Emotions ran high at the Student Composers Concert in Stull Recital Hall Tuesday night. 12 Composition and TIMARA students presented original pieces that ran the gamut of sound and structure. Traditional pairings like piano and voice and cello duets were juxtaposed in unconventional arrangements such as massive fixed media soundscapes incorporating visual stimuli and a rhythmic transcription of a Dadaist poem. The pieces varied widely in their subject matter as well, some addressing abstract concepts like constraint or degradation, others paying stunning tribute to national and personal tragedy.
One piece, Songs for Marimba Trio by first-year Seare Farhat, scored for a soprano, flute and marimba ensemble, was written to speak “to alienation and a degrading transformation of the spirit through commodification in society,” the composer wrote in the program notes.
“In the piece itself, I try and manipulate [the variety of timbres in the ensemble], make things lyricism versus the staccato feeling in both [the flute and the voice],” Farhat told the Review. The text for the piece is drawn from two poems by Jorge Javier Romero, and Farhat noted in the program that “following the Afghan storytelling tradition in chamber music, the form of the piece is broken into four movements of different degrees of stress,” although only three movements were presented in concert.
“A lot of what goes into TIMARA is really thought out, … and these gestures that kind of glide through the whole thing,” Farhat said of the relationship between pieces for traditional classical instruments and the fixed media pieces produced by the TIMARA students. He pointed to another piece on the program, Landscape No. 1 by first-year Will Bertrand as exemplifying a “complete contrast to [his] more improvisational and completely acoustic instrumentation.”
A piece titled 2,5,6 by first-year Liam Kaplan contrasted Farhat’s improvisational style. Scored for cello and piano, 2,5,6 used only three musical intervals to construct its melody and harmony.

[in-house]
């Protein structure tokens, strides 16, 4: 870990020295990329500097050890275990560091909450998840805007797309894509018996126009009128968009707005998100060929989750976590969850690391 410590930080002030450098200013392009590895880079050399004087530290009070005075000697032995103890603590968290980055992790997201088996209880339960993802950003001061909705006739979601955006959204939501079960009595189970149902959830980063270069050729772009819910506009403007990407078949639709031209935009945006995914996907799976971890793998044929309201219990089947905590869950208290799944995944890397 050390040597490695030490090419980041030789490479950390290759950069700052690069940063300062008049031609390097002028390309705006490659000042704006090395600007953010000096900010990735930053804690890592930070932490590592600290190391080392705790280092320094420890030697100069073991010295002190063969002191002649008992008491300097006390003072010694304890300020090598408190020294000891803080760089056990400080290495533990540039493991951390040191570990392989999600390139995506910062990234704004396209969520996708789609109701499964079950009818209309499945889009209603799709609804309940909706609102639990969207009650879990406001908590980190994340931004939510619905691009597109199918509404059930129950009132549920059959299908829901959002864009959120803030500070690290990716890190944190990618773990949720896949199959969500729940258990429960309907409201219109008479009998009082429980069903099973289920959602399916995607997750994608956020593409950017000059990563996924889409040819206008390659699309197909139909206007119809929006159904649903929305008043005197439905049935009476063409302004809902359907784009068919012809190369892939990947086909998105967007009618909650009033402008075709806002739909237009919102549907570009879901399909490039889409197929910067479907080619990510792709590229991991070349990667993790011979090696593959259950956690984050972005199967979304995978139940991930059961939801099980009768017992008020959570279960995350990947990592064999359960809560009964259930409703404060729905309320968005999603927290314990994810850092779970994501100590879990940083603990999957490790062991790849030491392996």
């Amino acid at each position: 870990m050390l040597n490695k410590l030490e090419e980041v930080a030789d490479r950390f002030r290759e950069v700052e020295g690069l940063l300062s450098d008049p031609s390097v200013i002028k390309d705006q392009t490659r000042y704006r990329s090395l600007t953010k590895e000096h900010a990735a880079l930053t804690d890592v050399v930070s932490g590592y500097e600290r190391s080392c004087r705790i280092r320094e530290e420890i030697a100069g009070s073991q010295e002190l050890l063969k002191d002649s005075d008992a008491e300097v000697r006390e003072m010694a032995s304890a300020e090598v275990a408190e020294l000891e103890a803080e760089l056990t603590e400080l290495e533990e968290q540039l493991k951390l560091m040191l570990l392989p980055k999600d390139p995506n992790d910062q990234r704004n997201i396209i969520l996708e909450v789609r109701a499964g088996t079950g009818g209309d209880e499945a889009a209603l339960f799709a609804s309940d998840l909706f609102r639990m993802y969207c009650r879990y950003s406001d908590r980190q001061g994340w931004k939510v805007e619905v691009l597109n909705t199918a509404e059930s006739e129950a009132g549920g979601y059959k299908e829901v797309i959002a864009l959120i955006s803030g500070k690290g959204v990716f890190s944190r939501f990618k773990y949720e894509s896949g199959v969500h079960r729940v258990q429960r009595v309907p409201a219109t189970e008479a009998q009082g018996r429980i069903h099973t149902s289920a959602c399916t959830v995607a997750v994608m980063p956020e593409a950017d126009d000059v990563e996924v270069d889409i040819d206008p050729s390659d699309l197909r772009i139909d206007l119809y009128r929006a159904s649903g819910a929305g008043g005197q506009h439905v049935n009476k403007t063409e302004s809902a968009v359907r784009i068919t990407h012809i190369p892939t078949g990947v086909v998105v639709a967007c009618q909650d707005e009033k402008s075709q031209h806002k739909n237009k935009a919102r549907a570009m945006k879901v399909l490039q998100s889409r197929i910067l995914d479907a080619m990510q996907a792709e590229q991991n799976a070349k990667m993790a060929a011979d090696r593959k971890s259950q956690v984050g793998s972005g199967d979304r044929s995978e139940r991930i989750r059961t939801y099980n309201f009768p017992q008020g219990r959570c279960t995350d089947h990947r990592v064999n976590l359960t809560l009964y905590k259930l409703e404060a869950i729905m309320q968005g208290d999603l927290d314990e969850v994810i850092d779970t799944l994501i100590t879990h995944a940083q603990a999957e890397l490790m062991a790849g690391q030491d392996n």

2,5,6 was conceived in composition class. “[We] had to use only three intervals horizontally and vertically, which at first seemed very [restrictive]. I spent a lot of time choosing which intervals I could use to give me maximum freedom,” Kaplan said. The pieces’ title is a reference to these three intervals — a second, a fifth and a sixth. The piece itself revolves around the idea of expression within restriction.
“I kind of was able to create a tiny musical language using this limited vocabulary and I just wanted to express as much as I could within that very limited space,” Kaplan said. “My goal was that when you listened to the piece you would have no idea that it came from this [extremely] mathematical assignment.”
Kaplan’s and Farhat’s works bordered a piece for fixed media, Pulse by sophomore Helen Hé. She characterized its creation as her personal reflection on the Orlando shooting in June.
“[It was] a hate crime against queer people of color and specifically queer Latinos,” Hé said. “As an artist, as a queer person of color, I felt like I should make something for that.”
Many of the sounds Hé incorporated into her music hold particular symbolic significance, such as the heartbreakingly insistent chirps and melodies of cell phone ring tones.
“I read somewhere, just after the incident when the first responders were there, they were haunted by the sounds of the cell phones of the victims around the room,” she said. The piece is wrenching and powerful, also featuring the sound of a heart monitor, which she used “as a transition, also the ending, because the name of the club is called Pulse, and then my piece is also called Pulse. … It just signifies some kind of life and that their lives will continue.” The piece ends with 49 beeps of the heart monitor “to commemorate the 49 lives.”
Hé’s was not the only piece commemorating tragedy. Also on the program was Whale (in memory of the victims of Sewol-ho) by junior Soomin Kim, which paid tribute to the victims of the 2014 sinking of the Sewol ferry in South Korea that killed 304 people, 250 of whom were high school students. First-year Kari Watson noted in the program that her piece I Fear No Fate, based on a stanza of e.e. cummings’ “[i carry your heart with me(i carry it in]” was written in honor of the second anniversary of her twin sister Jesi’s passing.
“When you’re working with the living, breathing person of the music, you can also work together to shape it into something beautiful that’s personal for just you,” said Conservatory junior Kelsey Burnham, who performed in Farhat’s piece. “All of the music that we make here at Oberlin for that purpose is just incredible.”
“So often in the classical tradition … we get blinded,” Burnham said of the engagement of new music with the world. “We have blinders on while we’re playing, and we’re doing it for music’s sake, but we forget about how music can save people. … If you write something as beautiful as Helen [Hé] and you really dedicate it to something, it means something. People don’t realize that sometimes.”